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Negotiation Tip: Don’t run out of time!

January 25, 2011

Have you ever been close to that hard-negotiated resolution only to run out of the final crucial
“crunch”  time that is always necessary to close the foreseeable gap between opposing-party “final” positions? 

Or worse, have your had your resolution essentially in hand, but without the necessary time to completely and accurately memorialize your resolution? 

Running out of time to completely close negotiation or document a resolution occurs much more than you might suspect.  And, sometimes an almost-successful party never even learns just how close they came because the other party prefers to simply adjourn rather than to foreseeably work overtime or miss the last plane. 

One of the crucial goals of any mediation  is to properly record any mutually agreed resolution.  A full “why” subject for another day, but suffice it to say, failing to obtain a fully complete and valid mediation settlement agreement after achieving  resolution is like winning the Master’s golf tournament and forgetting to sign your score card.

But running out of time for documenting your resolution is far less common than resolution lost simply because the parties wasted so much time in meaningless early stages of negotiation, that there was insufficient time remaining for the final stages of negotiation where a real resolution could be achieved.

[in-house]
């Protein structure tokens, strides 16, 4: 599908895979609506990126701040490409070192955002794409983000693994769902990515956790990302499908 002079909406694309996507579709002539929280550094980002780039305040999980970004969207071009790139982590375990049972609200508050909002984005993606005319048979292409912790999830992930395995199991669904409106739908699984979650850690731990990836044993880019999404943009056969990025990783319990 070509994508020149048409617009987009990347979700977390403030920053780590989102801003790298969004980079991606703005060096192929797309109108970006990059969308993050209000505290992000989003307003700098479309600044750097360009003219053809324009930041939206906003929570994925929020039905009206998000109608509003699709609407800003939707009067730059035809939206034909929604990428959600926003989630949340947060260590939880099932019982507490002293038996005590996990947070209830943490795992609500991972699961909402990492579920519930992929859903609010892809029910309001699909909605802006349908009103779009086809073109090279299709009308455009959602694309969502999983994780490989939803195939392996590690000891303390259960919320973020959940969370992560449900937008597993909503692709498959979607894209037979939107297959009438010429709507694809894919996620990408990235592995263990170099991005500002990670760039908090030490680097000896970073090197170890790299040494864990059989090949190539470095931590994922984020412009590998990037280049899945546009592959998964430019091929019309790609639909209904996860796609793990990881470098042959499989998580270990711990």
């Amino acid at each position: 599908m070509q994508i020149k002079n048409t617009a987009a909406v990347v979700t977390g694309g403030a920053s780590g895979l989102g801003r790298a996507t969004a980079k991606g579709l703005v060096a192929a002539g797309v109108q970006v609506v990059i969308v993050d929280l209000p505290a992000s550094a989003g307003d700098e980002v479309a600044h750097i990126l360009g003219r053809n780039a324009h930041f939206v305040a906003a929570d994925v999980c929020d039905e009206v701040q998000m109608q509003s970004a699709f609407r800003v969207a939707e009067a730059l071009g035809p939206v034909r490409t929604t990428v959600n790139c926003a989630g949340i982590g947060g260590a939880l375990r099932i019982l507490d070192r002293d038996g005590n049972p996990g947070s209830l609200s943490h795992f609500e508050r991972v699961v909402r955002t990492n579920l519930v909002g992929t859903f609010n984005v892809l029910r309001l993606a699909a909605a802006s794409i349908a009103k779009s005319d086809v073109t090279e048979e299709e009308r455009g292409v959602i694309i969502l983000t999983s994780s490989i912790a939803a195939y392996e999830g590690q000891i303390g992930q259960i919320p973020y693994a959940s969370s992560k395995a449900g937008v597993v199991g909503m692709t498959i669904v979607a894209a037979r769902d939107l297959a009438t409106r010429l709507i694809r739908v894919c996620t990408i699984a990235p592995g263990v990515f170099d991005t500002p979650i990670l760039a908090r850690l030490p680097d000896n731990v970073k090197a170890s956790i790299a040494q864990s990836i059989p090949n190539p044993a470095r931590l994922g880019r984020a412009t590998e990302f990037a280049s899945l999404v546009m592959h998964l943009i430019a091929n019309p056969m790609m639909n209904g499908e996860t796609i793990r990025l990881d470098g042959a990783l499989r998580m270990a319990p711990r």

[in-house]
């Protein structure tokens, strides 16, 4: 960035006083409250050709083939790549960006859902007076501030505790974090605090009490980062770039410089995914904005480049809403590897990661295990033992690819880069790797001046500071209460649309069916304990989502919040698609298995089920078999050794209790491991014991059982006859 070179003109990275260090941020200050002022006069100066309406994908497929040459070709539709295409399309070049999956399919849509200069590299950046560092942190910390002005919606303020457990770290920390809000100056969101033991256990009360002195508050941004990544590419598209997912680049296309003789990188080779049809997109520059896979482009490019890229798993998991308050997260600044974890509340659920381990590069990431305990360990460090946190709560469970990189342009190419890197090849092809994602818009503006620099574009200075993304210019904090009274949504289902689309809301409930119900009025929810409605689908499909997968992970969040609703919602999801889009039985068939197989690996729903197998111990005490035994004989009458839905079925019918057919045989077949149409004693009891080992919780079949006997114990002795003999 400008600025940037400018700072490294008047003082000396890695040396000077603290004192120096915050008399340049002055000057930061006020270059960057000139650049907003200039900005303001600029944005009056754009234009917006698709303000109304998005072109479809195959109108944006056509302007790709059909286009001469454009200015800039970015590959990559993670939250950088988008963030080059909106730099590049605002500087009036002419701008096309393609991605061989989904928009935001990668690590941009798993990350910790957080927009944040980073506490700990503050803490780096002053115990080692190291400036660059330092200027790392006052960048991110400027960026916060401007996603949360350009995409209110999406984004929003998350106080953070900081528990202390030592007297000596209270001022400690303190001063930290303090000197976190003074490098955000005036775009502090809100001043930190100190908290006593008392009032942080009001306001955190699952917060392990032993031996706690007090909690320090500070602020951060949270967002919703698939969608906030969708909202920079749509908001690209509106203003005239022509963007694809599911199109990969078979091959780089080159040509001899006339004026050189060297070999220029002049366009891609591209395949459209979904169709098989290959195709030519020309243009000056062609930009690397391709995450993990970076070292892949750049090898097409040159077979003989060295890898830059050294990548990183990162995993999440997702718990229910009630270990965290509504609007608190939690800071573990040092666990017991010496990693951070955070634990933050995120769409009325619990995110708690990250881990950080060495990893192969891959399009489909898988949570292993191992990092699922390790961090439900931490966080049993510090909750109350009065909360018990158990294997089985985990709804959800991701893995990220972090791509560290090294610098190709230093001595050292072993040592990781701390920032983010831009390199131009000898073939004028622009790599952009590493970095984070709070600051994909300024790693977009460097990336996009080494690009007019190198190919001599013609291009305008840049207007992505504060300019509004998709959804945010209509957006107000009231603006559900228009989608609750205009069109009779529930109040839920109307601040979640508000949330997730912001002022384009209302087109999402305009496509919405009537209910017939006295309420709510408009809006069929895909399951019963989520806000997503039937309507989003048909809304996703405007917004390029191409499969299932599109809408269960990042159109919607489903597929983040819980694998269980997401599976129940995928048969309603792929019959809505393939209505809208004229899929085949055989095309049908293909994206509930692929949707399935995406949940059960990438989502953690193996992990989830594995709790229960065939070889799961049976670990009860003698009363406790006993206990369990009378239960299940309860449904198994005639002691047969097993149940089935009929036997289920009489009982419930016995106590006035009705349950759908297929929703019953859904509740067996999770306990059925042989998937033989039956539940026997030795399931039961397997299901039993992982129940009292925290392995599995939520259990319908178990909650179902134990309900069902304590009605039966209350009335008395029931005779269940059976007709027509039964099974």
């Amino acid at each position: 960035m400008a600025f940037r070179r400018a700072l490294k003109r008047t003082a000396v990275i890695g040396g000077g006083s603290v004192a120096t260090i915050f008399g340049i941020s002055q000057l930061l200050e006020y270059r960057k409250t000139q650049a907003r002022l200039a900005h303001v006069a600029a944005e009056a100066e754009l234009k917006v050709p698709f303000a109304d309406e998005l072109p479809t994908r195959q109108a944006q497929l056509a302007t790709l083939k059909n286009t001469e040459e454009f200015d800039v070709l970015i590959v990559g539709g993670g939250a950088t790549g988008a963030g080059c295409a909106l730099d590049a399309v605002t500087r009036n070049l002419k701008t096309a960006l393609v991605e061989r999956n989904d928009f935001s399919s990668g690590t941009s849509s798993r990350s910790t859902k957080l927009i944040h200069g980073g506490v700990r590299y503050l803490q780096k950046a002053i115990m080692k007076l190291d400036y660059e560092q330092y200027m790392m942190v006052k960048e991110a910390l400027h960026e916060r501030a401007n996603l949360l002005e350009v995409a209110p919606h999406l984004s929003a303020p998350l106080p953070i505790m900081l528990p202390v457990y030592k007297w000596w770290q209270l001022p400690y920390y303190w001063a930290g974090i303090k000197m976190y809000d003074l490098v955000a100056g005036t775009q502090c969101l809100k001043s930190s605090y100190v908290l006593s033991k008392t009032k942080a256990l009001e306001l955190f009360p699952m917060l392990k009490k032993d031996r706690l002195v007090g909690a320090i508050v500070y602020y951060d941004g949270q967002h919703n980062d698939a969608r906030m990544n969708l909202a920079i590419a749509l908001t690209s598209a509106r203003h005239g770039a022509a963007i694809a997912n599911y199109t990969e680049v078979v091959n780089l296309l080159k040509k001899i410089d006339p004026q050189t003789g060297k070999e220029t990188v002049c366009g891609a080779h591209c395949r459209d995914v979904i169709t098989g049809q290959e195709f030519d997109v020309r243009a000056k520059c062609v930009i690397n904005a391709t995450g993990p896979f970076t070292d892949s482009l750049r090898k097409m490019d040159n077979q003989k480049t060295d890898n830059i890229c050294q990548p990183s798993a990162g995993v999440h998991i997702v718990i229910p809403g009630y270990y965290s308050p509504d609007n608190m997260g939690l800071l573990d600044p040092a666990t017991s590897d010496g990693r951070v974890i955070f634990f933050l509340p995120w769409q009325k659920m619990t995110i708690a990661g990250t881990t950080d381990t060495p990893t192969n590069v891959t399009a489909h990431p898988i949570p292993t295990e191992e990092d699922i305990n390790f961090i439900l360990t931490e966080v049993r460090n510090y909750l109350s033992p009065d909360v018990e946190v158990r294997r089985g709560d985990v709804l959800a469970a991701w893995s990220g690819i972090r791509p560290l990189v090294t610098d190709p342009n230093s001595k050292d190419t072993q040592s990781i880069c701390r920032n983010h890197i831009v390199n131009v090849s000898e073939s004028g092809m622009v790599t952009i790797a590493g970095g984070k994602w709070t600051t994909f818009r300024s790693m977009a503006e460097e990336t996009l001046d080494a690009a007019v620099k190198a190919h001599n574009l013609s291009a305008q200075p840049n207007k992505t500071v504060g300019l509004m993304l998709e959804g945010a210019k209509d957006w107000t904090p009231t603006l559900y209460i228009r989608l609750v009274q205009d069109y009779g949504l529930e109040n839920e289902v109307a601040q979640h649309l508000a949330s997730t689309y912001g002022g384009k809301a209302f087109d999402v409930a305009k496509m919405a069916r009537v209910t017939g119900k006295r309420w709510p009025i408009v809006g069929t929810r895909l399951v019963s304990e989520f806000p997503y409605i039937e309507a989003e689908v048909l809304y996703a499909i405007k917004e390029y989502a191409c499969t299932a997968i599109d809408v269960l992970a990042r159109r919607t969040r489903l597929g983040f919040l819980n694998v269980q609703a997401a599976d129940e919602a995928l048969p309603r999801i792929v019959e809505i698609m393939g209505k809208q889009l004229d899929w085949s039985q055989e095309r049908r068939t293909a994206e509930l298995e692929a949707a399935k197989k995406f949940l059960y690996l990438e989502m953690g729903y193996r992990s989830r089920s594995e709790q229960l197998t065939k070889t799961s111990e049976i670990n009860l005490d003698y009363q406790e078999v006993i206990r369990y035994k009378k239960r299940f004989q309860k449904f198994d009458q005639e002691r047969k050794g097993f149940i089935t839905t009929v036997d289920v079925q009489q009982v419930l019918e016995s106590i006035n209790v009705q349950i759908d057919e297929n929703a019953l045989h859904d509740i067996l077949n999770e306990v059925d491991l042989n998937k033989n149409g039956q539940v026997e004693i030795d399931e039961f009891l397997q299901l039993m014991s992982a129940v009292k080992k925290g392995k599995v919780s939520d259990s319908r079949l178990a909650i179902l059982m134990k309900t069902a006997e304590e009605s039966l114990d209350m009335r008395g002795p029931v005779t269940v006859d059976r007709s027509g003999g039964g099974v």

You wouldn’t knowingly run out of gas, would you?  You wouldn’t knowing take a wrong road?  Then why run out of time in a mediation setting when you know in advance the total time allocated to all of your tasks at mediation?

Good trial attorneys use a “timing chart” of their planned use of the total time allocated to them for the presentation of their portion of any trial.  Why not consider the same for planning your next mediation?

Consider also using a separate timing chart to track actual negotiations of the issues.  And, to plan your responses to negotiations so as not to lose the opportunity for your greatest success in the final stages.  After all, your negotiation should really be about where you want to go, not where the opposition wants you to go.

With advance planning and proper mediation timing charts you can easily stay on your planned course to make sure you have sufficient time allocated properly to your opening. your negotiation, your closing and your settlement agreement.

Keep an eye on the clock, your goals and your charts and you won’t run out of time.

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